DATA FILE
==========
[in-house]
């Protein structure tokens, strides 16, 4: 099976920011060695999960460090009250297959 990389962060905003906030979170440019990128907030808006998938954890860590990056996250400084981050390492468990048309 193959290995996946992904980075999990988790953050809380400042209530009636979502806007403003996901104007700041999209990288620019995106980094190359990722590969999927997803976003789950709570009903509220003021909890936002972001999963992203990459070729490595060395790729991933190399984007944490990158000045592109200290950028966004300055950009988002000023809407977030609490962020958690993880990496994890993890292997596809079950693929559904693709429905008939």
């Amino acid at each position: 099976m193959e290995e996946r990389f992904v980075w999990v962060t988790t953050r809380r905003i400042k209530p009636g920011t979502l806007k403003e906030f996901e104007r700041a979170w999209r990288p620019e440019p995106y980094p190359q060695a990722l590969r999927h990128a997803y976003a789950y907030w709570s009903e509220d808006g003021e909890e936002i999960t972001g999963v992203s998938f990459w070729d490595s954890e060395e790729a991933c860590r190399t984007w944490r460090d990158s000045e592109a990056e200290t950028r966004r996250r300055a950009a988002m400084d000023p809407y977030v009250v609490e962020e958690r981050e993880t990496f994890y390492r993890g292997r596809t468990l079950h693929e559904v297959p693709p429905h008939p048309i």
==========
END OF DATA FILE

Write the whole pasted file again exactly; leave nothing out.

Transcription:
[in-house]
């Protein structure tokens, strides 16, 4: 099976920011060695999960460090009250297959 990389962060905003906030979170440019990128907030808006998938954890860590990056996250400084981050390492468990048309 193959290995996946992904980075999990988790953050809380400042209530009636979502806007403003996901104007700041999209990288620019995106980094190359990722590969999927997803976003789950709570009903509220003021909890936002972001999963992203990459070729490595060395790729991933190399984007944490990158000045592109200290950028966004300055950009988002000023809407977030609490962020958690993880990496994890993890292997596809079950693929559904693709429905008939």
């Amino acid at each position: 099976m193959e290995e996946r990389f992904v980075w999990v962060t988790t953050r809380r905003i400042k209530p009636g920011t979502l806007k403003e906030f996901e104007r700041a979170w999209r990288p620019e440019p995106y980094p190359q060695a990722l590969r999927h990128a997803y976003a789950y907030w709570s009903e509220d808006g003021e909890e936002i999960t972001g999963v992203s998938f990459w070729d490595s954890e060395e790729a991933c860590r190399t984007w944490r460090d990158s000045e592109a990056e200290t950028r966004r996250r300055a950009a988002m400084d000023p809407y977030v009250v609490e962020e958690r981050e993880t990496f994890y390492r993890g292997r596809t468990l079950h693929e559904v297959p693709p429905h008939p048309i």